LONDON – The speaker of the United Kingdom’s House of Commons, John Bercow, blocked on Monday a third vote on the same Brexit deal.
Last week, the lower House of Parliament rejected for a second time the draft Withdrawal Agreement that Prime Minister Theresa May had negotiated with the European Union.
Bercow said lawmakers cannot legitimately vote on the deal again unless the Government makes “substantial” changes.
“Decisions of the House matter, they have weight,” the speaker said. “In many cases, they have direct effects not only here but on the lives of our constituents.”
He cited parliamentary regulations dating back to 1604 in his statement.
“If the Government wishes to bring forward a new proposition that is neither the same nor substantially the same as that disposed of by the House on March 12, this would be entirely in order,” Bercow said.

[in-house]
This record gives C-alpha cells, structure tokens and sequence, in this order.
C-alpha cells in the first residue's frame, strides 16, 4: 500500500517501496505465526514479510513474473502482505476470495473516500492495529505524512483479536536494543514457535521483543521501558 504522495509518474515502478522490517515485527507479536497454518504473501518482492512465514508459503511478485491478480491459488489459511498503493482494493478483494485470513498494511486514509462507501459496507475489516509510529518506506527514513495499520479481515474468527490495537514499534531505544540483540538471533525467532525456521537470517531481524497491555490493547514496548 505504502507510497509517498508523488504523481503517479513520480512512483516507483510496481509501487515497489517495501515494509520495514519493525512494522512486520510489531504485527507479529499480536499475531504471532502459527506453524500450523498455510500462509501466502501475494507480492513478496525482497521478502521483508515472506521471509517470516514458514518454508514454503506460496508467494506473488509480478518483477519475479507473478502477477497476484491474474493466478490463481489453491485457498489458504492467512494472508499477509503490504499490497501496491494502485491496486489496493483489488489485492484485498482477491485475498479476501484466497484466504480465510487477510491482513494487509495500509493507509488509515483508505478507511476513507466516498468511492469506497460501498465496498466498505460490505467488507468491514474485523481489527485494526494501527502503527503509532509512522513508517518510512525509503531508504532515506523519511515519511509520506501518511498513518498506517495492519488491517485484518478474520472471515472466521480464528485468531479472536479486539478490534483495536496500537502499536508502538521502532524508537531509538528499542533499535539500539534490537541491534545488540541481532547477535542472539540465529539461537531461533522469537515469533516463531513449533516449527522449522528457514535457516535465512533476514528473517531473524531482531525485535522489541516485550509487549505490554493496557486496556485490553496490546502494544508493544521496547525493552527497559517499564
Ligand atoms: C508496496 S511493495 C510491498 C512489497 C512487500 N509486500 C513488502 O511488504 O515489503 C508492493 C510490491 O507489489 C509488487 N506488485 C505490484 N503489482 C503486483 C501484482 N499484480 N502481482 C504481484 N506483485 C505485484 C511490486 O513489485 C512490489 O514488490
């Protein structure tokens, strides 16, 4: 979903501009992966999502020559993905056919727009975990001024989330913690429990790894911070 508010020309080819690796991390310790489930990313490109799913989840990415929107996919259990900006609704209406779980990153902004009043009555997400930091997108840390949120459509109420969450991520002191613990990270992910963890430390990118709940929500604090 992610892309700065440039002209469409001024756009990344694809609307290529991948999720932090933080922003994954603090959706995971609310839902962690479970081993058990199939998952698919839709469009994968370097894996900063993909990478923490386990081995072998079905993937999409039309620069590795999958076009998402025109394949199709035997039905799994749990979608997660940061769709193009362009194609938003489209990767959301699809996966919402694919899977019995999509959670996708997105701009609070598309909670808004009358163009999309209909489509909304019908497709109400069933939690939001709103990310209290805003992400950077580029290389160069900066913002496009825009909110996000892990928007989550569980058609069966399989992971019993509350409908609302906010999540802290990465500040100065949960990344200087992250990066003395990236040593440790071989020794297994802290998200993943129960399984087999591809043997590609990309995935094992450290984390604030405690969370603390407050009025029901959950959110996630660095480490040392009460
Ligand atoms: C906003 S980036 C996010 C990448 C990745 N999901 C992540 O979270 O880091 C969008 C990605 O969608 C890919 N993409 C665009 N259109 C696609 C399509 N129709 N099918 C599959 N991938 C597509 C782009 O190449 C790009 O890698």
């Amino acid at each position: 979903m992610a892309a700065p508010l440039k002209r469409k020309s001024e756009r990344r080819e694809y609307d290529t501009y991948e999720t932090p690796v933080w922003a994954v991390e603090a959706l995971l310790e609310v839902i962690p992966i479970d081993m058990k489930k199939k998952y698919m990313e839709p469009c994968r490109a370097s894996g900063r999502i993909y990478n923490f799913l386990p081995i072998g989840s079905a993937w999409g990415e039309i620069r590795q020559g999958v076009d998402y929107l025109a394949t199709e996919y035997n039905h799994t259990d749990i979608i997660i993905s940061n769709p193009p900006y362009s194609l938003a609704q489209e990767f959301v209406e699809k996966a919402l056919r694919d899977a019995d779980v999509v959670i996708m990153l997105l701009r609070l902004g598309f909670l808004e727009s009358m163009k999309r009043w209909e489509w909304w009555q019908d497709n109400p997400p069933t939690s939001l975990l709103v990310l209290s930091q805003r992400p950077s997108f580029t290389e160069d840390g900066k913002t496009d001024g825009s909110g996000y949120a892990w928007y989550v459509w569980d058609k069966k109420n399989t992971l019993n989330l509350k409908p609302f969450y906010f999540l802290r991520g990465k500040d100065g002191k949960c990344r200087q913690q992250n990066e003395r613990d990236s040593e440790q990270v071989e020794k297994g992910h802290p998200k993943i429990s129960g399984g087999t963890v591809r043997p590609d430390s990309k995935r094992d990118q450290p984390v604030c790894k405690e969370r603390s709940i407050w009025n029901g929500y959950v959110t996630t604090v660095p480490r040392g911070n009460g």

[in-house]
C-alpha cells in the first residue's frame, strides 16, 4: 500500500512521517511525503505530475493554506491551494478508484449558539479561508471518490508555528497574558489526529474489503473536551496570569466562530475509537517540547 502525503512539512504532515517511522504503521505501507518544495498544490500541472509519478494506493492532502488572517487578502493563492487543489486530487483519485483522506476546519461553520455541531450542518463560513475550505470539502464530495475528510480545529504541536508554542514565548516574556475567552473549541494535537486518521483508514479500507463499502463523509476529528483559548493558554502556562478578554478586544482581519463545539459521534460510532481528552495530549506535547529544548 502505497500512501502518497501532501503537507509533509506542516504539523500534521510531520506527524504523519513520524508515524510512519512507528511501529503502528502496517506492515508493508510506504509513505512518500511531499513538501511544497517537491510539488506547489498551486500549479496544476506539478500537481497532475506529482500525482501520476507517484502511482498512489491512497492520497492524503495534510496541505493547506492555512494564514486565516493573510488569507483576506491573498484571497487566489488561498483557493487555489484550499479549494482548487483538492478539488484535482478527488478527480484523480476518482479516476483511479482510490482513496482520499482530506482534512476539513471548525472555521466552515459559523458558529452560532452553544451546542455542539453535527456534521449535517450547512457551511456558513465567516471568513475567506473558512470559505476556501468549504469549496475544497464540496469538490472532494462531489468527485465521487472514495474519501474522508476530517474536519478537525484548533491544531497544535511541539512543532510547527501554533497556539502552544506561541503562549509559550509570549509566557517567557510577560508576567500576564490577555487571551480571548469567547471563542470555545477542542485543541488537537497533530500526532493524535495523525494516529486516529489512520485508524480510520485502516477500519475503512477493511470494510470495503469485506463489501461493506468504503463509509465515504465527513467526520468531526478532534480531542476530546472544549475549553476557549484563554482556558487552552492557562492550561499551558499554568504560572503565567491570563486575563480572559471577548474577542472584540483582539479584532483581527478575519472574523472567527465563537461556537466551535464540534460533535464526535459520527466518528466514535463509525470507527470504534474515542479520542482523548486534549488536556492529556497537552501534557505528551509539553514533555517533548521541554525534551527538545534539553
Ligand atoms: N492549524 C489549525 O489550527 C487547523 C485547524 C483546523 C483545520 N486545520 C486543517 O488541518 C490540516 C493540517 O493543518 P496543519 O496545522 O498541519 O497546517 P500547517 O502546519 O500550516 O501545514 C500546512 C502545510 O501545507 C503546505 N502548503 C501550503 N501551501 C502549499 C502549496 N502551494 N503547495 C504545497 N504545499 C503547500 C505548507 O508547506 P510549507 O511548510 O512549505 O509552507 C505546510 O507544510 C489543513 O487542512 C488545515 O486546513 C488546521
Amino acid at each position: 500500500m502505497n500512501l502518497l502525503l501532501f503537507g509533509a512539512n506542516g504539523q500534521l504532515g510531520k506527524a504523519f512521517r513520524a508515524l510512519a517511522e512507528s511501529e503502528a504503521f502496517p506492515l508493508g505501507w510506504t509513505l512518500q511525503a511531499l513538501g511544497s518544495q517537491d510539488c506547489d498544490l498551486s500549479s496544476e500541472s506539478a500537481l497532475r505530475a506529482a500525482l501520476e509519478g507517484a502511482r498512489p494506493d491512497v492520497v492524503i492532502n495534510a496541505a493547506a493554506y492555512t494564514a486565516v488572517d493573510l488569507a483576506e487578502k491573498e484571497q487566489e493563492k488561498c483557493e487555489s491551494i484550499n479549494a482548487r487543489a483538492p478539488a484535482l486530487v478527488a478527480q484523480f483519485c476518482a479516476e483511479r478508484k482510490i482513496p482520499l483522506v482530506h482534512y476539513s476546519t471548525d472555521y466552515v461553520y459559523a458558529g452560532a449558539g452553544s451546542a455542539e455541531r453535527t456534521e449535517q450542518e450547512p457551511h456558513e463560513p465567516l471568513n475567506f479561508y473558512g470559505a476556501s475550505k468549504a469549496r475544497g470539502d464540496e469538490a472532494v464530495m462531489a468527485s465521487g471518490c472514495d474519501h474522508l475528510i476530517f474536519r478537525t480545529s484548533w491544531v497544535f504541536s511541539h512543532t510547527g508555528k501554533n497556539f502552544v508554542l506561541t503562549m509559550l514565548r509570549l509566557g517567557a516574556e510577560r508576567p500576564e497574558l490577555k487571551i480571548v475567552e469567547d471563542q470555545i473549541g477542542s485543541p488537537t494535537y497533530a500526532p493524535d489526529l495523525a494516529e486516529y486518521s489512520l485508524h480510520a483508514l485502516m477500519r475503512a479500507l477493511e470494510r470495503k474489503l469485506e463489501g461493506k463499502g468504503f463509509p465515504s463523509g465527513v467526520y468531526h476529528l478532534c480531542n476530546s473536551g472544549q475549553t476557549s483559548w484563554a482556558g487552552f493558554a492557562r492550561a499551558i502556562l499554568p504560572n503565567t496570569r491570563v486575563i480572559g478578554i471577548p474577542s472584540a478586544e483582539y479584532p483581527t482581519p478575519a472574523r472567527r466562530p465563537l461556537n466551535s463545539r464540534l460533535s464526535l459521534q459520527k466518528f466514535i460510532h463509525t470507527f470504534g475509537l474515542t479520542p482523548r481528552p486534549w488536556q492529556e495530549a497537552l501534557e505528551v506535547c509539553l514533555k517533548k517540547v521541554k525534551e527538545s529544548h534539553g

“What the Government cannot legitimately do is re-submit to the House the same proposition as that of last week which was rejected,” he added.
He continued: “This ruling should not be regarded as my last word on the subject, it is simply aimed to indicate the test which the Government must reach for a third legitimate vote to be held.”
Parliament voted 413-202 last week to instruct May to ask the EU for a delay to the UK’s withdrawal from the European Union beyond March 29.
All 27 other EU member states would need to approve an extension of the UK’s withdrawal under Article 50.
May previously said that Parliament would have one more opportunity to vote on the draft Withdrawal Agreement before the March 21-22 EU summit.
Before approving the motion to ask the EU for more time, the House of Commons voted down an amendment to seek a much longer extension for the purpose of holding a second referendum on Brexit.
The amendment failed 334-85, as members of the main opposition Labour Party withheld support on the instructions of party leader Jeremy Corbyn, who said that while he supports giving voters another chance to express an opinion on Brexit, now was not the appropriate time to decide the matter.